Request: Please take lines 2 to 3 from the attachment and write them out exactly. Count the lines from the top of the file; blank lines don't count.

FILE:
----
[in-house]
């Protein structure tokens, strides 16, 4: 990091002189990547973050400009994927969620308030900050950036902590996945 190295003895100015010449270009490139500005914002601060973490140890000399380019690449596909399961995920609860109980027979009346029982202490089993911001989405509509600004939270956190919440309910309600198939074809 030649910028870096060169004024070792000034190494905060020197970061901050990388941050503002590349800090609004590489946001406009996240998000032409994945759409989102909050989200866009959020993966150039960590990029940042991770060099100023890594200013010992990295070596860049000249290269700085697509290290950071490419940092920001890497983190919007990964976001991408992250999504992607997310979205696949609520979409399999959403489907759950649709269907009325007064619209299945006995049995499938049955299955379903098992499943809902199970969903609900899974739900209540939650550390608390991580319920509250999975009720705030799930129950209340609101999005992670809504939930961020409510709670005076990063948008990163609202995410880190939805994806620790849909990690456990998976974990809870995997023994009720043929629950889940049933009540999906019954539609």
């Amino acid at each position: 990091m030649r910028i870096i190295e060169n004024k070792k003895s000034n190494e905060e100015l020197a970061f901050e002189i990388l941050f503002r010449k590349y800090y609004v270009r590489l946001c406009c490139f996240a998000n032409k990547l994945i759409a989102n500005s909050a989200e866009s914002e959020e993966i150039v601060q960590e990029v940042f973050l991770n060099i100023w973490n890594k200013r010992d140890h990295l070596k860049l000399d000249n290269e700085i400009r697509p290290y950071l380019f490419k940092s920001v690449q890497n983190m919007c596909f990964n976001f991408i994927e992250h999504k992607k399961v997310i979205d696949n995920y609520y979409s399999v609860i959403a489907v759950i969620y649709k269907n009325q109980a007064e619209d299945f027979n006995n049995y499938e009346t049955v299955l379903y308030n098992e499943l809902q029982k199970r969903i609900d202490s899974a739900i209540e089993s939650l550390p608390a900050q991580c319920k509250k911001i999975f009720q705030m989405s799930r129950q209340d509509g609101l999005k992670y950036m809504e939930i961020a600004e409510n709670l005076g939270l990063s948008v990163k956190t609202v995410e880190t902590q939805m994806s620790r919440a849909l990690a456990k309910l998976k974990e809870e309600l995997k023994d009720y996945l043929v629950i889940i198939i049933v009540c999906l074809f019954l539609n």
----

């Protein structure tokens, strides 16, 4: 990091002189990547973050400009994927969620308030900050950036902590996945 190295003895100015010449270009490139500005914002601060973490140890000399380019690449596909399961995920609860109980027979009346029982202490089993911001989405509509600004939270956190919440309910309600198939074809 030649910028870096060169004024070792000034190494905060020197970061901050990388941050503002590349800090609004590489946001406009996240998000032409994945759409989102909050989200866009959020993966150039960590990029940042991770060099100023890594200013010992990295070596860049000249290269700085697509290290950071490419940092920001890497983190919007990964976001991408992250999504992607997310979205696949609520979409399999959403489907759950649709269907009325007064619209299945006995049995499938049955299955379903098992499943809902199970969903609900899974739900209540939650550390608390991580319920509250999975009720705030799930129950209340609101999005992670809504939930961020409510709670005076990063948008990163609202995410880190939805994806620790849909990690456990998976974990809870995997023994009720043929629950889940049933009540999906019954539609």
């Amino acid at each position: 990091m030649r910028i870096i190295e060169n004024k070792k003895s000034n190494e905060e100015l020197a970061f901050e002189i990388l941050f503002r010449k590349y800090y609004v270009r590489l946001c406009c490139f996240a998000n032409k990547l994945i759409a989102n500005s909050a989200e866009s914002e959020e993966i150039v601060q960590e990029v940042f973050l991770n060099i100023w973490n890594k200013r010992d140890h990295l070596k860049l000399d000249n290269e700085i400009r697509p290290y950071l380019f490419k940092s920001v690449q890497n983190m919007c596909f990964n976001f991408i994927e992250h999504k992607k399961v997310i979205d696949n995920y609520y979409s399999v609860i959403a489907v759950i969620y649709k269907n009325q109980a007064e619209d299945f027979n006995n049995y499938e009346t049955v299955l379903y308030n098992e499943l809902q029982k199970r969903i609900d202490s899974a739900i209540e089993s939650l550390p608390a900050q991580c319920k509250k911001i999975f009720q705030m989405s799930r129950q209340d509509g609101l999005k992670y950036m809504e939930i961020a600004e409510n709670l005076g939270l990063s948008v990163k956190t609202v995410e880190t902590q939805m994806s620790r919440a849909l990690a456990k309910l998976k974990e809870e309600l995997k023994d009720y996945l043929v629950i889940i198939i049933v009540c999906l074809f019954l539609n």